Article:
• Rackspace http://www.rackspacestartups.com/
    • Try Buying Hosting Cheaper and lower-quality options  Your domain registrant  Bluehost, dreamhost, etc. Better and more expensive options  Rackspace  Softlayer
    • Deployment Deployment = Release = Shipping The process of getting a website from your local machine to the host  Once it is on the host, it’s viewable by the public
    • FTP File Transfer Protocol  Very old way of transferring files We’ll use Filezilla
    • Practice Deploying FTP Connect to 208.79.77.29 Username class Password: same password as classroom computers Create a folder with your name (lowercase, one word) Upload your HTML files Test it at http://class.testing.startupv8.com/yourname
    • Multiple Environments Risks of single-environment  Accidental deployment  Very hard to recover in production  High cost, high pressure, lots of “site is down” time Dev > QA > Staging > Production  The “build” process  Automated tests  Automatic documentation and/or release notes  Automatically moving from one stage to another  “latest build”, “nightly build”, “build 142”
    • Advanced Deployment Tools Beyond Compare (like FTP, but highlights line-by-line differences) Custom programs  Write your own script that copies files Available software  xCopy / robocopy  MSDeploy  UrbanCode www.urbancode.com
    • Release Planning and Cycles Planning process of what to deploy and when  MVP  Version 2  Version 3…
    • Case study: firefox
    • Project Management Starts off as…  1 product owner, 1 designer, 1 engineer = 3 people Soon afterward…  1 product owner, 1 designer, 3 engineers = 5 people Company grows…  1 product owner, 2 designers, 4 engineers, 1 project manager, 1 tester = 9 people Project management = coordination and allocation of people, time, money.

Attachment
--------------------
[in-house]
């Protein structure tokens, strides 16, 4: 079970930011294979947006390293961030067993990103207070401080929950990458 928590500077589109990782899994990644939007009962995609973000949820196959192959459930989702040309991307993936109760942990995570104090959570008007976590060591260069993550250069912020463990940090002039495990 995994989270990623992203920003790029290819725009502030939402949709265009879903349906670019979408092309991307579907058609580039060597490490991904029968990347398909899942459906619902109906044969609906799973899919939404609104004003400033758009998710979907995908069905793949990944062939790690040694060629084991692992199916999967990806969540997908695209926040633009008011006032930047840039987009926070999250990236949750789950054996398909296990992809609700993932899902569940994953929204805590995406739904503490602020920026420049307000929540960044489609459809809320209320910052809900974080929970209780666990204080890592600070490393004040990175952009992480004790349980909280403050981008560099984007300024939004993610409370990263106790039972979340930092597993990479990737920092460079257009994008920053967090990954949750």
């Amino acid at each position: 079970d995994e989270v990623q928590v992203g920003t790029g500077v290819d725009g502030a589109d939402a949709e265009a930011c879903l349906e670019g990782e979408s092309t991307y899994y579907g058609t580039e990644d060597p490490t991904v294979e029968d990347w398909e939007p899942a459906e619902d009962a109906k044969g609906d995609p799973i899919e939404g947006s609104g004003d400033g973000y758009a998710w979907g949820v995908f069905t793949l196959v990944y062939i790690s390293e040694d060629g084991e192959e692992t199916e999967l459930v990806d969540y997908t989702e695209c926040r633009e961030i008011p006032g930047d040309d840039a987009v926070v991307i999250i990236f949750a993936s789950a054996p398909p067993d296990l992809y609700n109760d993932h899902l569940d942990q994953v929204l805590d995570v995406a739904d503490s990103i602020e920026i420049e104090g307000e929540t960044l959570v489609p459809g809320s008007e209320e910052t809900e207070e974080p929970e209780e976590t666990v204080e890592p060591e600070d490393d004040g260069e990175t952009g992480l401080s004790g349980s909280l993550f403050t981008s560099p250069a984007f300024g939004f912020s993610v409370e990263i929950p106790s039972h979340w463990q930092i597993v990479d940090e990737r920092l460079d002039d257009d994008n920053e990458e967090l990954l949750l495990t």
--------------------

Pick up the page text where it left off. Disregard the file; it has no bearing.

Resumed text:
• Gantt chart Like a waterfall process Great for known projects Less applicable for ongoing development
    • Agile Development Small, incremental Iterations 1-2 weeks Standing meetings “Product owner” Burndown charts
    • Tools for Project Management FugBugz BaseCamp Trello Pivotal Tracker
    • Budgeting Very hard to budget new development projects  How much does it cost to build a house? It depends Do a bottom up estimate, not a top down estimate  A 2-story house in a specific subdivision with a garage and 3 bed 2 bath with the same interior that all the other houses in the subdivision have?
    • Ninety-ninety rule
    • Good project management Setting milestones Hitting the milestones Lots of communication Don’t change the features Go through the design process
    • Tips on Shipping Stick to a feature-set, and build it. Adding developers doesn’t always make the project finish sooner “The mythical man-month” Q: How does a large software project get to be one year late? A: One day at a time!
    • Deploymentson closedplatforms E.g. Apple App Store  Unclear requirements  Time consuming and frustrating
    • Hiring Developers Hiring full time developers  Very hard, very expensive Part-time developers (freelancers)  Tends to be the best option for startups Difficult even for engineers to assess skill in an interview Developers are almost never effective on joining a project… always takes training time
    • Managing Developers Great developers are very self-motivated  They like to work on things they think are important  They like to solve interesting problems Constant pressure is annoying
    • Extreme Programming A subtype of agile development Adds some elements  Pair programming  Extensive unit testing  Flat management
    • Code Reviews Engineers look over each other’s code as a “second pair of eyes” Tends to result in much better code Also enables peer-to-peer training
    • Outsourcing Tends to be very difficult for startups  Low quality work  Offshore companies do not design  And they produce low-quality code  Poor communication The takeaway: tempting, but usually a net loss
    • Homework Individual, read the following:  Read Michael Wolfe’s answer... http://www.quora.com/Engineering-Management/Why- are-software-development-task-estimations-regularly-off-by-a-factor-of-2-3  Mythical man-month… http://en.wikipedia.org/wiki/The_Mythical_Man-Month (Team) Deploy your application  If there’s no backend, that’s OK (Team) Keep Going!!  Keep programming  Keep working on the pitch deck  Keep marketing your new startup  Occasionally review the market research data (Google Analytics, etc.)